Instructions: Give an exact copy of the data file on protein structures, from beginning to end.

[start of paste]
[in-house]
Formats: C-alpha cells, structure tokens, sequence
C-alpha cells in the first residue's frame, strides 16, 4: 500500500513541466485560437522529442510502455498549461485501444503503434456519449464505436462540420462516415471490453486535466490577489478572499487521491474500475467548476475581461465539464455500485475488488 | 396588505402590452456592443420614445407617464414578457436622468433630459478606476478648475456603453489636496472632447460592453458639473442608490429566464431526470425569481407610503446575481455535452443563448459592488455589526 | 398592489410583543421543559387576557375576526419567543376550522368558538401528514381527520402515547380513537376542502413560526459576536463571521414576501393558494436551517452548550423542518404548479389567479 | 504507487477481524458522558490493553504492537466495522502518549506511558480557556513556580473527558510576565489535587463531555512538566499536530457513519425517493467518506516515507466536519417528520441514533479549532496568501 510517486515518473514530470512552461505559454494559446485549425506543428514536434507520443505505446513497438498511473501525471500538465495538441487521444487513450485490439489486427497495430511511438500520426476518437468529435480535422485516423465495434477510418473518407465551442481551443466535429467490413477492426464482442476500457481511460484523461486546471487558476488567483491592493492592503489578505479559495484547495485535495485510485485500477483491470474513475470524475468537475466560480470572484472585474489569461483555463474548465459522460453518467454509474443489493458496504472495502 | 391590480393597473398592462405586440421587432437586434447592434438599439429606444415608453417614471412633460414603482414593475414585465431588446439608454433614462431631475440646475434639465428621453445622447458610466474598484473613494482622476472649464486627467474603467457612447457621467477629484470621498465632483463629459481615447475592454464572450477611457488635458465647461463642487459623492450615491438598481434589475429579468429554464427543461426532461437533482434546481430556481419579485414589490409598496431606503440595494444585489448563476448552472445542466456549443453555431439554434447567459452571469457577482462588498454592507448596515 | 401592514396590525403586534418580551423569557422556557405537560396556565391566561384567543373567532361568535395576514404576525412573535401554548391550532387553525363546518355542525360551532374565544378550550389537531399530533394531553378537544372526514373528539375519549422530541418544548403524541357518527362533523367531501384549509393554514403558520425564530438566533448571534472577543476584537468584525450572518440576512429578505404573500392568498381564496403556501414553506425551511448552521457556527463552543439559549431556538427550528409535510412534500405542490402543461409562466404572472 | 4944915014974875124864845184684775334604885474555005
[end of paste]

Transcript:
[in-house]
Formats: C-alpha cells, structure tokens, sequence
C-alpha cells in the first residue's frame, strides 16, 4: 500500500513541466485560437522529442510502455498549461485501444503503434456519449464505436462540420462516415471490453486535466490577489478572499487521491474500475467548476475581461465539464455500485475488488 | 396588505402590452456592443420614445407617464414578457436622468433630459478606476478648475456603453489636496472632447460592453458639473442608490429566464431526470425569481407610503446575481455535452443563448459592488455589526 | 398592489410583543421543559387576557375576526419567543376550522368558538401528514381527520402515547380513537376542502413560526459576536463571521414576501393558494436551517452548550423542518404548479389567479 | 504507487477481524458522558490493553504492537466495522502518549506511558480557556513556580473527558510576565489535587463531555512538566499536530457513519425517493467518506516515507466536519417528520441514533479549532496568501 510517486515518473514530470512552461505559454494559446485549425506543428514536434507520443505505446513497438498511473501525471500538465495538441487521444487513450485490439489486427497495430511511438500520426476518437468529435480535422485516423465495434477510418473518407465551442481551443466535429467490413477492426464482442476500457481511460484523461486546471487558476488567483491592493492592503489578505479559495484547495485535495485510485485500477483491470474513475470524475468537475466560480470572484472585474489569461483555463474548465459522460453518467454509474443489493458496504472495502 | 391590480393597473398592462405586440421587432437586434447592434438599439429606444415608453417614471412633460414603482414593475414585465431588446439608454433614462431631475440646475434639465428621453445622447458610466474598484473613494482622476472649464486627467474603467457612447457621467477629484470621498465632483463629459481615447475592454464572450477611457488635458465647461463642487459623492450615491438598481434589475429579468429554464427543461426532461437533482434546481430556481419579485414589490409598496431606503440595494444585489448563476448552472445542466456549443453555431439554434447567459452571469457577482462588498454592507448596515 | 401592514396590525403586534418580551423569557422556557405537560396556565391566561384567543373567532361568535395576514404576525412573535401554548391550532387553525363546518355542525360551532374565544378550550389537531399530533394531553378537544372526514373528539375519549422530541418544548403524541357518527362533523367531501384549509393554514403558520425564530438566533448571534472577543476584537468584525450572518440576512429578505404573500392568498381564496403556501414553506425551511448552521457556527463552543439559549431556538427550528409535510412534500405542490402543461409562466404572472 | 4944915014974875124864845184684775334604885474555005